Indian Market - Where are the Investors

While we are on the topic of EMH on the other thread, check out this article. It talks about the way the market is structured in India and its pretty scary actually. So much for research and stock picking. http://www.suchetadalal.com/?id=214930c7-8ba4-daee-4c751f96fc9a&base=sections&f I guess this should be the case in other EM and developing countries as well?

Sounds like something worth exploiting.

I think Indian market is still in infancy that’s why the structure is like this. Author is right about financial ill-literacy and the pathetic service the customers get. The issues are quite idiosyncratic in my view, can’t express them as there’s no proof for them except my own experience of interactions with people in Indian markets and Indian population. Financial market investments are still the least popular investments here. Insurance & pension industry is in infancy as compared to state of these industries abroad. You go out of big cities and you’ll see rarely anyone has any investment in financial assets. Disclosure requirements and authenticity of statements aren’t as good as they are in US, so financial analysis is taken with a pinch of salt. Real estate and Gold are still the most preferred investments, interest in real estate is just crazy, it tops the charts with wide margins, people even lever themselves up to make this investment (like owning 3-4 houses). There need to be more financial literacy to get people to invest in stock markets, and the exchanges are focusing on this pretty much. Right now Equity market is pretty much HNI’s (High Net Worth Individual) playing field, and the biggest guns are invested in few top wealth managers, so it’s not surprising to see that few big firms are dominant here. Equity markets here are decades behind US market in terms of depth, diversification, quality of service, authenticity & latency of information, transparency and liquidity. Debt markets looks more like they are in testing period.

Also the career in financial markets is still one of most risky in public perception. It has popularity in top college grads and in big cities, but you go out for top colleges and big cities, literally no one is willing to get in this trade, call it misconception of financial ill-literacy or whatever, there’s looong way to go to improve public perception and make people accept that financial services industry is just like any other industry and financial markets are part of life. Here, when people talk about equity markets they talk about fraud and suicides, so perception is heavily skewed.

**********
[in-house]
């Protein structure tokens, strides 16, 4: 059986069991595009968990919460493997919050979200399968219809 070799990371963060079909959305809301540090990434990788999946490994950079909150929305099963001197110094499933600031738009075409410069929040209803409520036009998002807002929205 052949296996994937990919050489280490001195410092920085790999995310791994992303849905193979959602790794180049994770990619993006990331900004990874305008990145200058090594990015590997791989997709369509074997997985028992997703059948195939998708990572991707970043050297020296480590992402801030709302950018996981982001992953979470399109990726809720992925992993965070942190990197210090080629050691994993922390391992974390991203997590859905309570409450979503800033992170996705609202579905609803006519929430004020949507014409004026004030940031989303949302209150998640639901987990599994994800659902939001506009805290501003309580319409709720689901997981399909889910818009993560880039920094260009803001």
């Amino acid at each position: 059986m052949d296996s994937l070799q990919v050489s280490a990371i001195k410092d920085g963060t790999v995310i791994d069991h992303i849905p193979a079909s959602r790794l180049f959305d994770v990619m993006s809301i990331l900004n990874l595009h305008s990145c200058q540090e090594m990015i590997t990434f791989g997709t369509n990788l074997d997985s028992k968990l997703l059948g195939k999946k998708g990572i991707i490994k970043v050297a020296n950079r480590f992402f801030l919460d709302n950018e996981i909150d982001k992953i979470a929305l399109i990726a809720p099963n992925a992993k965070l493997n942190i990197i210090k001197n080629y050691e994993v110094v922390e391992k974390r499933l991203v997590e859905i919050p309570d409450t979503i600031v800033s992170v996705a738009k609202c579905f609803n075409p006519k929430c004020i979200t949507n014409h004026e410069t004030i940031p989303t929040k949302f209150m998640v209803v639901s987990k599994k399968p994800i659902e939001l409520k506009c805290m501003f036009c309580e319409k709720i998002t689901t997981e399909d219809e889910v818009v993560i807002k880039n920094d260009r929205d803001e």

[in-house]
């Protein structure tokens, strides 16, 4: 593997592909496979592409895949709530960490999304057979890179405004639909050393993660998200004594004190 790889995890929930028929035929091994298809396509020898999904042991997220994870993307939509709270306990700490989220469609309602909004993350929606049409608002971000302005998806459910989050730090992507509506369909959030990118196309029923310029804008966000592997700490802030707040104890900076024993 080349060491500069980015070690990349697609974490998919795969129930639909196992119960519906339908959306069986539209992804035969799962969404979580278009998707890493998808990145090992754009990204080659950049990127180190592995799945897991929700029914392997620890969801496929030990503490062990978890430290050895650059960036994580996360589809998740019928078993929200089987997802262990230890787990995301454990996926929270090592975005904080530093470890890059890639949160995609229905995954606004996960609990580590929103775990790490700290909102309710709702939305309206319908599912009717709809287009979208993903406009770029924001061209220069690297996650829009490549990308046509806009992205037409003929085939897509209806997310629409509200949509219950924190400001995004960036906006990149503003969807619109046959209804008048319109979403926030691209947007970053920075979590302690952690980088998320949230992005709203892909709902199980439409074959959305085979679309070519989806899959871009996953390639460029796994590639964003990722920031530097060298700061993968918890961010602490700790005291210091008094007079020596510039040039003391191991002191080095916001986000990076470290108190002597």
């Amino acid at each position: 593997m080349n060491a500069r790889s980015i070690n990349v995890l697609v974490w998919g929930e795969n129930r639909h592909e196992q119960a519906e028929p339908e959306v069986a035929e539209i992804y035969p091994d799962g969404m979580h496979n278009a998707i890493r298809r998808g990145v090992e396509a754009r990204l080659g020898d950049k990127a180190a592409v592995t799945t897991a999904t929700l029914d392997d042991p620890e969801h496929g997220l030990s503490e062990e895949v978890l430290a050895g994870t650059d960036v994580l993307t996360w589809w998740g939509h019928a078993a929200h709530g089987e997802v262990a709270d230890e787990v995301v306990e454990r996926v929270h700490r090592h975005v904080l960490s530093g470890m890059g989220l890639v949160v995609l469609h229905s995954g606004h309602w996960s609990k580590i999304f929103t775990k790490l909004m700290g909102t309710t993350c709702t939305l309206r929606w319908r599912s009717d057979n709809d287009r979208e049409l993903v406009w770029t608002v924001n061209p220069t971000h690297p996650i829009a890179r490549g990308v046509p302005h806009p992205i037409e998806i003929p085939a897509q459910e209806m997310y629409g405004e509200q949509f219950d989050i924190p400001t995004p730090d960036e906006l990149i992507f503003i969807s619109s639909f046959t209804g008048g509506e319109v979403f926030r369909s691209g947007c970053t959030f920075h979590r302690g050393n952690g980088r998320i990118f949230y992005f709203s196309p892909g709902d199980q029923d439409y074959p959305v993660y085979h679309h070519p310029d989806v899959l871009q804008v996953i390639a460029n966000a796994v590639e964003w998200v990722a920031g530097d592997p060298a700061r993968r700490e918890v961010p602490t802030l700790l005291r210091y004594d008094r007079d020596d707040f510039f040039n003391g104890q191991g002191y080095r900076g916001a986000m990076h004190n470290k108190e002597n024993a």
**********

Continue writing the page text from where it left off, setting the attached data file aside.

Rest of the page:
Sounds like something worth exploiting - Looks like CFA institute is doing that already. Record enrollment and opened up 3-4 centers all across India to cater to the demand.

^ Spot on, I worked on a freelance project for a retired trader once to organize a seminar where he would teach basics of investing and stock market in general. It was totally sales job, and I was surprised by seeing how much people were ready to pay for training. But more surprising thing was response in small and mid size brokerage houses which we contacted, they were asking us to hold classes specifically for their employees, we gave them some quotes just for fun and they were accepting literally any price. We gave them obscenely high rates just to stop them from contacting us back again, surprisingly most of them were accepted, shocked the trader too… haha!

"For whom does the stock market exist? In the 1980s, the Bombay Stock Exchange (BSE) was a virtual monopoly and seen as a brokers’ club. Now, the trading is automated and apparently nation-wide; the dominant exchange is the NSE and the lingua franca English; but it is still a club dominated by 25 brokerage houses with large proprietary trades. " Err…so what does Ms.Dalal exactly want? 2500 brokerages each with a minscule share of the trades? “Trading volumes in the derivatives segment are seven times that of the cash equity market, but participation is even more skewed. Minister NN Meena says that there were only 5.75 lakh traders in this segment over the April-June period, of which just 18,035 provided 90% of the turnover. Slice it further and we find that a massive 50% of trading turnover comes from just 106 investors, of which 58 are proprietary firms. We have already published these scary statistics on www.moneylife.in, so here is an analysis of what this means” Does the author want retail participation in the Derivatives market when the avearge person here is afraid of dealing in stocks in the cash market??? “The minister’s answer suggests that the NSE is nothing but a casino for a tiny minority. He told Parliament that 67% of all derivatives transactions are squared up intra-day. We find that most of the trading is concentrated on the Nifty index options; these account for 44% of trading volumes.” wow…seems like the author missed the rally from 9k to 20k. case of sour grapes anyone? if it is indeed a casino, the bubble ought to have burst right? markets here are somewhat inefficient…no doubt, but Ms.Dalal’s views are extreme !